Moving to Uruguay

Moving to Uruguay
When looking for a quiet and safe place, consider living in Uruguay


If you are looking for a place where democracy is guaranteed, that has low crime rates, with good and affordable health care, a stable economy, a good education system, and where you can easily blend in due the European heritage of the locals, you might consider living in Uruguay. Uruguay is ideal to raise a family or to retire and it is heaven for those wishing to grow their own fruits and vegetables.

Location:  South America between Argentina and Brazil

Weather: Four seasons with mild weather without hurricanes or earthquakes

Population: 3.5 million. Half of them live in Montevideo, the capital of the country. Has almost no Native American population as the country is the result of European migrations after the colonization

Migration Policy:  Citizens of many countries don´t need an entry visa. It is quite easy to obtain legal residency, and after 3 years you can apply for citizenship, with the benefit of obtaining a Uruguayan passport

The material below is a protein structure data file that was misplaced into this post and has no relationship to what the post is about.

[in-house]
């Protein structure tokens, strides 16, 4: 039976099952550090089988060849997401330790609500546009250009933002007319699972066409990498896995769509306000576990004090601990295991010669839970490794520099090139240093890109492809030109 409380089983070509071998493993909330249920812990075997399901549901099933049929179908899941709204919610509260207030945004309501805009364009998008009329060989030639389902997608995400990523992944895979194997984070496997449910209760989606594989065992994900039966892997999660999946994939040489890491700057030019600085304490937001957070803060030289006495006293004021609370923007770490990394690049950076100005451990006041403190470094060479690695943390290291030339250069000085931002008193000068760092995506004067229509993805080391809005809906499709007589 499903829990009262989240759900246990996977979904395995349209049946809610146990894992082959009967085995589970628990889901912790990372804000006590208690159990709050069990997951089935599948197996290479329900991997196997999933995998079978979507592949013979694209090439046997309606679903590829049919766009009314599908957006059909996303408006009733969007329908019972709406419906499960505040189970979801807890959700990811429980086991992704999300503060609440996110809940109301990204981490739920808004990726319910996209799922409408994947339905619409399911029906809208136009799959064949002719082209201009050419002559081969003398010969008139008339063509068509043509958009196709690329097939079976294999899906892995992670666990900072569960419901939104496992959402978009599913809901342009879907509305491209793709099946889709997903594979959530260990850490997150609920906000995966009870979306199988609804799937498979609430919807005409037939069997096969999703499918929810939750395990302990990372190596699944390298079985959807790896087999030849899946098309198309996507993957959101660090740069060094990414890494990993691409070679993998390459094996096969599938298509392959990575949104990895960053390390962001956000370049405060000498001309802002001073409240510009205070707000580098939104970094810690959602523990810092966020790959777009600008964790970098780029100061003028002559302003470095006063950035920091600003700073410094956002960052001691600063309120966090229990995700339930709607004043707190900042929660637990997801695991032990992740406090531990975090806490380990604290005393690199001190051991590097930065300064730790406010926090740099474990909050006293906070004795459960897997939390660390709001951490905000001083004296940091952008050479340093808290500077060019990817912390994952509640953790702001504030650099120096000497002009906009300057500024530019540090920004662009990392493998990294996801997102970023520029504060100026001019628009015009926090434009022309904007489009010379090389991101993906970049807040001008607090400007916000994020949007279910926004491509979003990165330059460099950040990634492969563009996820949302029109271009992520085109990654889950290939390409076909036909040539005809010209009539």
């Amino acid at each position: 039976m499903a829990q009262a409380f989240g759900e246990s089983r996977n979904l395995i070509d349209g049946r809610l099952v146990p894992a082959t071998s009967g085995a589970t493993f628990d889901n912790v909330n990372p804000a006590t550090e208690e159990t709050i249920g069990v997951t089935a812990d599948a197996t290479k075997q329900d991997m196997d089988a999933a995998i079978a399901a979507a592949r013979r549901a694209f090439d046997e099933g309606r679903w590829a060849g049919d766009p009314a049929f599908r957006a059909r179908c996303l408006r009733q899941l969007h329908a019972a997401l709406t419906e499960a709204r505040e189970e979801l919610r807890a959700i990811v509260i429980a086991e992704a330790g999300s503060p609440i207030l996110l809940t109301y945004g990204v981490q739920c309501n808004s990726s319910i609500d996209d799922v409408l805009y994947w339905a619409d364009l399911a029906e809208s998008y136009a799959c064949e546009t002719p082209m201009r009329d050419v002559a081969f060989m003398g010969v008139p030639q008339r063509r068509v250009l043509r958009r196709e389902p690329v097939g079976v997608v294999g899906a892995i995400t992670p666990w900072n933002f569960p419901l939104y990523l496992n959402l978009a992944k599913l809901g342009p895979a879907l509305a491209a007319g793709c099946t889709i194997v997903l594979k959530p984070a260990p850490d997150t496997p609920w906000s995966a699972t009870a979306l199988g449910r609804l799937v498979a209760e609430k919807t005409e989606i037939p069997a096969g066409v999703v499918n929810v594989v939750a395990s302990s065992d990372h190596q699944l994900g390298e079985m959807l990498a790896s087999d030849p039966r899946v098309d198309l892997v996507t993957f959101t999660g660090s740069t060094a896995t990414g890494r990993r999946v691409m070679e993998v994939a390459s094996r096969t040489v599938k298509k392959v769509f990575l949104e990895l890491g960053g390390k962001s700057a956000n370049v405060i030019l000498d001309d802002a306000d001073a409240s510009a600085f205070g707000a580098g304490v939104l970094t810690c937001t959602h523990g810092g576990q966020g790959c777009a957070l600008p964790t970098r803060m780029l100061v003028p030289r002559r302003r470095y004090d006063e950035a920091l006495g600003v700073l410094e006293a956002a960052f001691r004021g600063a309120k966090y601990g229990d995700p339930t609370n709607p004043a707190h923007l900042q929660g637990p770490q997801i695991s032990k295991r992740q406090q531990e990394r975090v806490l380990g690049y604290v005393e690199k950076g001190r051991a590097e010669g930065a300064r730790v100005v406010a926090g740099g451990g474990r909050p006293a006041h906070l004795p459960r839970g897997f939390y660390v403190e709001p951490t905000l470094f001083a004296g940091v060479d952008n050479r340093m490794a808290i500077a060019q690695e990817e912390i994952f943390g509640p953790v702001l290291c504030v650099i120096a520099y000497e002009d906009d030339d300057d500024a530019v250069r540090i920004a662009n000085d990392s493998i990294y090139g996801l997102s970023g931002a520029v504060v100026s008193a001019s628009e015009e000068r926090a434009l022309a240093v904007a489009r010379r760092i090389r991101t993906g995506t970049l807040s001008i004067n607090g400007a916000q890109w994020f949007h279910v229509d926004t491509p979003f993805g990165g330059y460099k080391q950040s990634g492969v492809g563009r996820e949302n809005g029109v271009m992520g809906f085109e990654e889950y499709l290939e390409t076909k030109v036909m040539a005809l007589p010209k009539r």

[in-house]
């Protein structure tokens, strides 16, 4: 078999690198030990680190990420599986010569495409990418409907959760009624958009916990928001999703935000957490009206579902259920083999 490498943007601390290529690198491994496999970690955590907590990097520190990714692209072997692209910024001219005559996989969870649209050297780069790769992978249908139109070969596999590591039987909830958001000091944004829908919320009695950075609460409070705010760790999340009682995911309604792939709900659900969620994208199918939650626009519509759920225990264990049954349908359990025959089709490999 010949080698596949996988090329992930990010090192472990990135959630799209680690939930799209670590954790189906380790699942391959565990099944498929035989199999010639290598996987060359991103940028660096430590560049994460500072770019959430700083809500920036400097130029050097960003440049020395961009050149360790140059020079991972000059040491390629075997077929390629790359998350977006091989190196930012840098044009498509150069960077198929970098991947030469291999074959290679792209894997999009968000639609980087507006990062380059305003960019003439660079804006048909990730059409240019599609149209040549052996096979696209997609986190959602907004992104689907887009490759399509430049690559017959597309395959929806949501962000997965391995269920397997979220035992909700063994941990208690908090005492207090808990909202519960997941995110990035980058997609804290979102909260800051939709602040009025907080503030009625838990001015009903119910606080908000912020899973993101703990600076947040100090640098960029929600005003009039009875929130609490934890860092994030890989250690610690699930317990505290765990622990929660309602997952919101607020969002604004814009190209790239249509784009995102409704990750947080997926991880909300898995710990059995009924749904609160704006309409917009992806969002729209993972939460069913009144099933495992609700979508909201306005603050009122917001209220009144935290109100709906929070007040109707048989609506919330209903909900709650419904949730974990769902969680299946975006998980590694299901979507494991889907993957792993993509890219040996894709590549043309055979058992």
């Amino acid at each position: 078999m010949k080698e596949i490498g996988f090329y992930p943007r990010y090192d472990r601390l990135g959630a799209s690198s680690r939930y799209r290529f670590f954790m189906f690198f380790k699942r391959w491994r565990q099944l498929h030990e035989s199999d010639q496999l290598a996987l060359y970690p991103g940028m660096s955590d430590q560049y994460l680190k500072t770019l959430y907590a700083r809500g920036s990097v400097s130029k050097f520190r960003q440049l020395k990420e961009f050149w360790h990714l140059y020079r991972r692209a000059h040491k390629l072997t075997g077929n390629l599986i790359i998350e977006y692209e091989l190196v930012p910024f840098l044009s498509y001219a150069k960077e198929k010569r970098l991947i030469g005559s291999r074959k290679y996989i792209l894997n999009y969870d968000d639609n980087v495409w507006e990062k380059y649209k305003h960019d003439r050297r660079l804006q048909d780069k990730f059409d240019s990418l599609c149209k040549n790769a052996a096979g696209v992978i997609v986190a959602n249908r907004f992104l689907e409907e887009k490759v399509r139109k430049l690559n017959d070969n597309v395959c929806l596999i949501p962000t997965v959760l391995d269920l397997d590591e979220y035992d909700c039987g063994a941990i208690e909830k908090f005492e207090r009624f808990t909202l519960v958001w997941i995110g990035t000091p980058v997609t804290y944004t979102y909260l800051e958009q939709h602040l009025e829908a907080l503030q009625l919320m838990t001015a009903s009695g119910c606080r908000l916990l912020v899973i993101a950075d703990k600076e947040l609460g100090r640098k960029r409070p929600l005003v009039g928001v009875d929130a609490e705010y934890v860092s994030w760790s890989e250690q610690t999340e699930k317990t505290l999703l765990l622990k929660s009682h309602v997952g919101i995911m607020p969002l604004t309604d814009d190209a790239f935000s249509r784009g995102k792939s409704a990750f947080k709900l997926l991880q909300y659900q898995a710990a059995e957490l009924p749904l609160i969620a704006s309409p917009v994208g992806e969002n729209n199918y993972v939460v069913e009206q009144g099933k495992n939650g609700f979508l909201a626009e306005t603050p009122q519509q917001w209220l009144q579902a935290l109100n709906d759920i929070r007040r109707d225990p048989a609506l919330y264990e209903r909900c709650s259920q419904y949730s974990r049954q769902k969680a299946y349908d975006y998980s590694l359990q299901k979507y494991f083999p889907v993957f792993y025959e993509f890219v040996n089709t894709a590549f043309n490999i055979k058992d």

Economy: Is stable with about 8% inflation in pesos (the local currency)

Banking: Very developed. Big transactions have to be done through banks. Savings accounts in pesos, dollars or euros are available. Private European banks are present but when choosing the state bank (BROU), you can collect your money from an ATM all over the world and all at once, on the spot, from their offices in Uruguay. BROU also has offices in Buenos Aires and New York.

Criminality and violence: Low rate

Cultural life:  Small but of very good quality. Uruguay has very well-known plastic artists and writers, outstanding ballet and a good opera season. Uruguay is also well known for its carnival events.

Internet: According to the UN 2016 Survey, Uruguay has the best internet in South America, at European levels.

Education: Mandatory from 4 years of age, public education offers good quality secular education free of charge from kindergarten to college.  There is also a big selection of private schools covering different religions and languages.

Food: Cows are pasture fed, and organic food, although under development, is easy to find.

If you would like more information about the sources used for this article, please contact Expat Uy

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